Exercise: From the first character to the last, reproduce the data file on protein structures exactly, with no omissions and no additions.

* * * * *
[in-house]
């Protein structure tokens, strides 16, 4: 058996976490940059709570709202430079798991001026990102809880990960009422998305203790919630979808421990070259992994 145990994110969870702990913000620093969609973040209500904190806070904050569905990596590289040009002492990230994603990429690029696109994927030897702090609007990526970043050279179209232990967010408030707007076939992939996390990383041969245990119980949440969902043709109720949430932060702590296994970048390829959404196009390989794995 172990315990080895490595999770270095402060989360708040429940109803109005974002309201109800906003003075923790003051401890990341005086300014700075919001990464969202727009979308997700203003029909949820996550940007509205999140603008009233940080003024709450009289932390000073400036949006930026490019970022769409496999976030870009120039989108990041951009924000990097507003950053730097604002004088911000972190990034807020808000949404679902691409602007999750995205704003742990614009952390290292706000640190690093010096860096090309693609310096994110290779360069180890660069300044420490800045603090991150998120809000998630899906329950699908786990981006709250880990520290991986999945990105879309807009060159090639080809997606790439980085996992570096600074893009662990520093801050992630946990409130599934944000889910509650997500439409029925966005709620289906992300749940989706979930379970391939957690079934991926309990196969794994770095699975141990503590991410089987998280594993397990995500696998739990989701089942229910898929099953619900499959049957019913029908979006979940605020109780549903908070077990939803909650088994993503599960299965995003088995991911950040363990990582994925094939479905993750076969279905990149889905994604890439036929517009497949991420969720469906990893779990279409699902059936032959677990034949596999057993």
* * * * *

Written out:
[in-house]
């Protein structure tokens, strides 16, 4: 058996976490940059709570709202430079798991001026990102809880990960009422998305203790919630979808421990070259992994 145990994110969870702990913000620093969609973040209500904190806070904050569905990596590289040009002492990230994603990429690029696109994927030897702090609007990526970043050279179209232990967010408030707007076939992939996390990383041969245990119980949440969902043709109720949430932060702590296994970048390829959404196009390989794995 172990315990080895490595999770270095402060989360708040429940109803109005974002309201109800906003003075923790003051401890990341005086300014700075919001990464969202727009979308997700203003029909949820996550940007509205999140603008009233940080003024709450009289932390000073400036949006930026490019970022769409496999976030870009120039989108990041951009924000990097507003950053730097604002004088911000972190990034807020808000949404679902691409602007999750995205704003742990614009952390290292706000640190690093010096860096090309693609310096994110290779360069180890660069300044420490800045603090991150998120809000998630899906329950699908786990981006709250880990520290991986999945990105879309807009060159090639080809997606790439980085996992570096600074893009662990520093801050992630946990409130599934944000889910509650997500439409029925966005709620289906992300749940989706979930379970391939957690079934991926309990196969794994770095699975141990503590991410089987998280594993397990995500696998739990989701089942229910898929099953619900499959049957019913029908979006979940605020109780549903908070077990939803909650088994993503599960299965995003088995991911950040363990990582994925094939479905993750076969279905990149889905994604890439036929517009497949991420969720469906990893779990279409699902059936032959677990034949596999057993």